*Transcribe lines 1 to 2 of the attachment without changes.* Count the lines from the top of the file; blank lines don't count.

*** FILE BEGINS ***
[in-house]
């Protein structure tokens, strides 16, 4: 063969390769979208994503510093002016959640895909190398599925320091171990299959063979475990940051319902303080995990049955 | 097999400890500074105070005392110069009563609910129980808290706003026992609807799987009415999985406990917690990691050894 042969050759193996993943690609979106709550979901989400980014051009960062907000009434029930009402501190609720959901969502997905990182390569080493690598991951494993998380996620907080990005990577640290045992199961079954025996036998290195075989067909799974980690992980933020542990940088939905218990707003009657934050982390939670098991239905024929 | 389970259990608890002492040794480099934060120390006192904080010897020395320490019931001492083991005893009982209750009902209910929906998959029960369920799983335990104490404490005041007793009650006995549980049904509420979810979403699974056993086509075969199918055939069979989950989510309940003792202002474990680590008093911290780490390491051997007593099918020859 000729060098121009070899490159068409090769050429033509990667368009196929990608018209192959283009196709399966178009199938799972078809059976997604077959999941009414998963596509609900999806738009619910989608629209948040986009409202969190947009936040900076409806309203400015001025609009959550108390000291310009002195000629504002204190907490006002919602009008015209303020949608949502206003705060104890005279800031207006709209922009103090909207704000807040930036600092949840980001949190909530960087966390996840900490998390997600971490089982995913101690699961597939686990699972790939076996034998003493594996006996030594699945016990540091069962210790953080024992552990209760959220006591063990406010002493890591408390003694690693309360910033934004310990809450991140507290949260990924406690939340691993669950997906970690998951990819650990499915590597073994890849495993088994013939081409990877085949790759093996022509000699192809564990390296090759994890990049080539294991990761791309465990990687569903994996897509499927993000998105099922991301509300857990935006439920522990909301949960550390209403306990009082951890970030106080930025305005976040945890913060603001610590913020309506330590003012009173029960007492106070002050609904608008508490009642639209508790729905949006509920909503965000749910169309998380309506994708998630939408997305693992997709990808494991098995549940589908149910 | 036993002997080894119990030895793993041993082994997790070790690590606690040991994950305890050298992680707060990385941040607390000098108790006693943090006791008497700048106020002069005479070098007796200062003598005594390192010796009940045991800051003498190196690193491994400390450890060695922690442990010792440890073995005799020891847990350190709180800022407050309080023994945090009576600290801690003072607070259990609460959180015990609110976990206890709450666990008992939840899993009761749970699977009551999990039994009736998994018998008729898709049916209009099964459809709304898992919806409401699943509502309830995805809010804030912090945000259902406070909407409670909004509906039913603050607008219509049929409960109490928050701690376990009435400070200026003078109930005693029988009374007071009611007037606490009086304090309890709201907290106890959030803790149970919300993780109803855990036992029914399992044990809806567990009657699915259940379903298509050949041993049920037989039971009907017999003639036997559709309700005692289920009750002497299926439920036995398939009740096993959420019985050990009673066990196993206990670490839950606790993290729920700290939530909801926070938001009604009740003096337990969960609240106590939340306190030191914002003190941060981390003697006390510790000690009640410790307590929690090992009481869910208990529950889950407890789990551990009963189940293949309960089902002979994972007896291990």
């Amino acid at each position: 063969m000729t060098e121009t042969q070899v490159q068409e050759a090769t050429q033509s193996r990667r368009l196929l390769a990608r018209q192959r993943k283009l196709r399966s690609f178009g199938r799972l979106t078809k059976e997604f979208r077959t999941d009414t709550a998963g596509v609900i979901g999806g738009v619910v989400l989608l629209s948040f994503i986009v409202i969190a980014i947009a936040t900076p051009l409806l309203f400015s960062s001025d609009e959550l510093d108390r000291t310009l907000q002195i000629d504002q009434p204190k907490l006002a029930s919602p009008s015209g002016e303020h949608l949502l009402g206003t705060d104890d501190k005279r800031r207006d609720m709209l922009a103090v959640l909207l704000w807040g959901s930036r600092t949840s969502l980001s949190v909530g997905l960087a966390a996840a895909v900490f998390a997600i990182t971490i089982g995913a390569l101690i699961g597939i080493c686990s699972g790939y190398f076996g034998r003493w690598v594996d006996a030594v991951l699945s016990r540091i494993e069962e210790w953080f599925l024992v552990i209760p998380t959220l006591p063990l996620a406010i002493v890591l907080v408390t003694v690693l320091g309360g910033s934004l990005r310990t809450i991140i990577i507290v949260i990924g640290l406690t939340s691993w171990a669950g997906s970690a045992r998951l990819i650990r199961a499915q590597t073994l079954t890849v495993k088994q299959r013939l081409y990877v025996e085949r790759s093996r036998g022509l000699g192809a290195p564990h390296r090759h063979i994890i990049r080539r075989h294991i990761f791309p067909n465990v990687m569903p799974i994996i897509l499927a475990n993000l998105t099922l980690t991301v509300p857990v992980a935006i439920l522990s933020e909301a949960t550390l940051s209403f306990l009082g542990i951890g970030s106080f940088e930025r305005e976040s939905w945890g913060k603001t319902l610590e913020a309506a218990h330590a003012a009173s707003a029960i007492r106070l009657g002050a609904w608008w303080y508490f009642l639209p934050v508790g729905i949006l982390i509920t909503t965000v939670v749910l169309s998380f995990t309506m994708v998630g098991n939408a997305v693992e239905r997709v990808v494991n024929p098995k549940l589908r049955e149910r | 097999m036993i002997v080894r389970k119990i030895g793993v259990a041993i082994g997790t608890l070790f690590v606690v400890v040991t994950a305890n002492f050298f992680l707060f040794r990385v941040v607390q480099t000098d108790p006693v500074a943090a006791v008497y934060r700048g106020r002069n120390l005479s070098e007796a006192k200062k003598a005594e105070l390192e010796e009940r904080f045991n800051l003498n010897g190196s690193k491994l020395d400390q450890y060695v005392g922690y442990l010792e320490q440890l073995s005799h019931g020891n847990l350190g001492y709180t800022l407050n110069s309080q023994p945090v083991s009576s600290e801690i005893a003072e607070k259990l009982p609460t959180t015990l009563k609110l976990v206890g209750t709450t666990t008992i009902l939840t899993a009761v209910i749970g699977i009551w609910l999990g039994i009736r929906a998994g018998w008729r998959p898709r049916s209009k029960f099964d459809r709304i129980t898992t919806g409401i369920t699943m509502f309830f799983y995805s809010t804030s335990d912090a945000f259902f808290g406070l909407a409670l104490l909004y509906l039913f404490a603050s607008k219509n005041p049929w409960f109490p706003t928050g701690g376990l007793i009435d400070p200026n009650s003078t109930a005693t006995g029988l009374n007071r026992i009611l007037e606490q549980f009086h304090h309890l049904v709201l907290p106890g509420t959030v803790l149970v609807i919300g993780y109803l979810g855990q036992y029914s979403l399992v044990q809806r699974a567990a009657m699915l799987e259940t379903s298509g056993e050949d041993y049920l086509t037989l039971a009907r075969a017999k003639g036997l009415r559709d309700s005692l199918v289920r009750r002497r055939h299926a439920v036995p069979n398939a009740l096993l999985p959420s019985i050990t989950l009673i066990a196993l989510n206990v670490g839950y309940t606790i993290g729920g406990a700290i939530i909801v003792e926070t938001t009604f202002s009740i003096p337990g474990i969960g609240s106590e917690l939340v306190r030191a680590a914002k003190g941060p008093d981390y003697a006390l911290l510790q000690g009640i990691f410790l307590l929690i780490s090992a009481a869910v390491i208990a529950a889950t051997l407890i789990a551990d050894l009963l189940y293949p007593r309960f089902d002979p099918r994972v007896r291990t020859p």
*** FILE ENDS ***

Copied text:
[in-house]
């Protein structure tokens, strides 16, 4: 063969390769979208994503510093002016959640895909190398599925320091171990299959063979475990940051319902303080995990049955 | 097999400890500074105070005392110069009563609910129980808290706003026992609807799987009415999985406990917690990691050894 042969050759193996993943690609979106709550979901989400980014051009960062907000009434029930009402501190609720959901969502997905990182390569080493690598991951494993998380996620907080990005990577640290045992199961079954025996036998290195075989067909799974980690992980933020542990940088939905218990707003009657934050982390939670098991239905024929 | 389970259990608890002492040794480099934060120390006192904080010897020395320490019931001492083991005893009982209750009902209910929906998959029960369920799983335990104490404490005041007793009650006995549980049904509420979810979403699974056993086509075969199918055939069979989950989510309940003792202002474990680590008093911290780490390491051997007593099918020859 000729060098121009070899490159068409090769050429033509990667368009196929990608018209192959283009196709399966178009199938799972078809059976997604077959999941009414998963596509609900999806738009619910989608629209948040986009409202969190947009936040900076409806309203400015001025609009959550108390000291310009002195000629504002204190907490006002919602009008015209303020949608949502206003705060104890005279800031207006709209922009103090909207704000807040930036600092949840980001949190909530960087966390996840900490998390997600971490089982995913101690699961597939686990699972790939076996034998003493594996006996030594699945016990540091069962210790953080024992552990209760959220006591063990406010002493890591408390003694690693309360910033934004310990809450991140507290949260990924406690939340691993669950997906970690998951990819650990499915590597073994890849495993088994013939081409990877085949790759093996022509000699192809564990390296090759994890990049080539294991990761791309465990990687569903994996897509499927993000998105099922991301509300857990935006439920522990909301949960550390209403306990009082951890970030106080930025305005976040945890913060603001610590913020309506330590003012009173029960007492106070002050609904608008508490009642639209508790729905949006509920909503965000749910169309998380309506994708998630939408997305693992997709990808494991098995549940589908149910 | 036993002997080894119990030895793993041993082994997790070790690590606690040991994950305890050298992680707060990385941040607390000098108790006693943090006791008497700048106020002069005479070098007796200062003598005594390192010796009940045991800051003498190196690193491994400390450890060695922690442990010792440890073995005799020891847990350190709180800022407050309080023994945090009576600290801690003072607070259990609460959180015990609110976990206890709450666990008992939840899993009761749970699977009551999990039994009736998994018998008729898709049916209009099964459809709304898992919806409401699943509502309830995805809010804030912090945000259902406070909407409670909004509906039913603050607008219509049929409960109490928050701690376990009435400070200026003078109930005693029988009374007071009611007037606490009086304090309890709201907290106890959030803790149970919300993780109803855990036992029914399992044990809806567990009657699915259940379903298509050949041993049920037989039971009907017999003639036997559709309700005692289920009750002497299926439920036995398939009740096993959420019985050990009673066990196993206990670490839950606790993290729920700290939530909801926070938001009604009740003096337990969960609240106590939340306190030191914002003190941060981390003697006390510790000690009640410790307590929690090992009481869910208990529950889950407890789990551990009963189940293949309960089902002979994972007896291990």